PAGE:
I wonder what the bounds are on the AI getting you to accept more bits?
If only Fermat had had wider margins...
Why would you play tie-tac-toe?
1. No reason to do this.
2. No reason for you to be the person that does this. Have a program do it.
If an expert looks at and uses the bit, then immediately incinerates the box, this works.
Suppose one of those answers goes on to influence all sorts of parts of the world, by chaos theory. Leading to a break in by burglars who let the AI out in one of the worlds.
Basically the chance of the AI being let out is nearly doubled in the worst case. If this chance was already not too tiny, (say a powerful faction planned to seize the AI and do something stupid with it.) this could be bad.
Or we could let it out on the grounds that >50% likely to be friendly is better than whatever else we might make.
'c=spd of light. y=1/sqrt(1-v^2/c^2). all lengths scale down by y' is 65 characters long, or 520 bits.
So we basically need a "Twitter for AI". :D
best way to use a sharply limited number of bits of information from a probably-Friendly superhuman AI
I figure we'd want it to answer restricted (essentially multiple-choice) questions. Come to think of it, if necessary we could play games of 20 Questions with it.
If the number of bits we can get is restricted, then we'd want to get from it the most valuable-but-safe bits possible. Very valuable bits that we don't have would fall into two categories: (a) those we know are valuable, but haven't acquired because it's very expensive, and (b) those we don't know are valuable. Finding (b) involves more free-form questions that could be dangerous. But (a) seems relatively simple and easy to extract value from, for certain values of "a superhuman AI" that include "able to simulate relevant systems". For example:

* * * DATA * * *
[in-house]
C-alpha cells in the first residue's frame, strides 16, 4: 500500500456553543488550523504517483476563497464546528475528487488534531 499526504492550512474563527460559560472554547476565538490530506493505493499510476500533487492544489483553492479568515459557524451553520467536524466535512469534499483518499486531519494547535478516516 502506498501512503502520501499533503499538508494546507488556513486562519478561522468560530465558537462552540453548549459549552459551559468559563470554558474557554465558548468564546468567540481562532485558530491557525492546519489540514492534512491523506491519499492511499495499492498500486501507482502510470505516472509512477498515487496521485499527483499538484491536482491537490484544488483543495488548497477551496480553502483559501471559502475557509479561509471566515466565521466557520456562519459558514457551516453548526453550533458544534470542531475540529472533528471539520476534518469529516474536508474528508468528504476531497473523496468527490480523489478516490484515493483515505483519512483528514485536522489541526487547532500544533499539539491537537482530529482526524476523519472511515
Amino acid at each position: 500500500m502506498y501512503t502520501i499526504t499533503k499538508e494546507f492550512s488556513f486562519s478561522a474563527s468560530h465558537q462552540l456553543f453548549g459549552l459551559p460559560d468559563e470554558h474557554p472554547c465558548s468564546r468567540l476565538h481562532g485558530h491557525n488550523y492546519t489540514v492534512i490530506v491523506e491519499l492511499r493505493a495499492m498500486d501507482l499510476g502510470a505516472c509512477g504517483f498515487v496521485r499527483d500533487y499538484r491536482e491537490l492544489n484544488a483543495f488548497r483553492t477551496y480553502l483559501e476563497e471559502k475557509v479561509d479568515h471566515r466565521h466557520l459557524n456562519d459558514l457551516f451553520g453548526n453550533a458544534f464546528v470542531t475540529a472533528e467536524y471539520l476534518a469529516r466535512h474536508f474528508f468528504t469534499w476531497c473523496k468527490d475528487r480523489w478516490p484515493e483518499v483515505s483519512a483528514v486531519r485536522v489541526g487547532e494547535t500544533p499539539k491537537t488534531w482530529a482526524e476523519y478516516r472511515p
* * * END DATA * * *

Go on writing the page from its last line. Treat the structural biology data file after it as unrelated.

"Given these descriptions of the SARS-CoV-2 virus and the human immune system, are you able to make decent predictions on how well humans' immune systems would respond to the virus and vaccines? Respond Y/N."
"Here are 10 proposed vaccine formulations our researchers came up with. If we use a two-dose regimen with the doses separated by up to 12 weeks, then what is the best combination of vaccine and dose interval for minimizing chance of death from a SARS-CoV-2 infection on a random day up to 1 year after the first dose? Your answer should be of the form "x y", where x is the index of the vaccine (from 1 to 10) and y is the dose interval in weeks (1 to 12)."
One would follow this up with an actual clinical trial before giving the vaccine to everyone, of course, and maybe also try out the humans' best guess if you're suspicious of the machine. But it seems clear that, by these steps, you'd have a lot of likely upside if the machine is good, and a relatively small downside (wasted effort and delaying the normal solution) if the machine is treacherous.
Generally, if the machine can tell you the results of expensive experiments, and you can verify them much more cheaply than doing the entire set of experiments yourself, then that's a good use case. (This is essentially the real-world analogue of "nondeterministic polynomial" problems from computing.)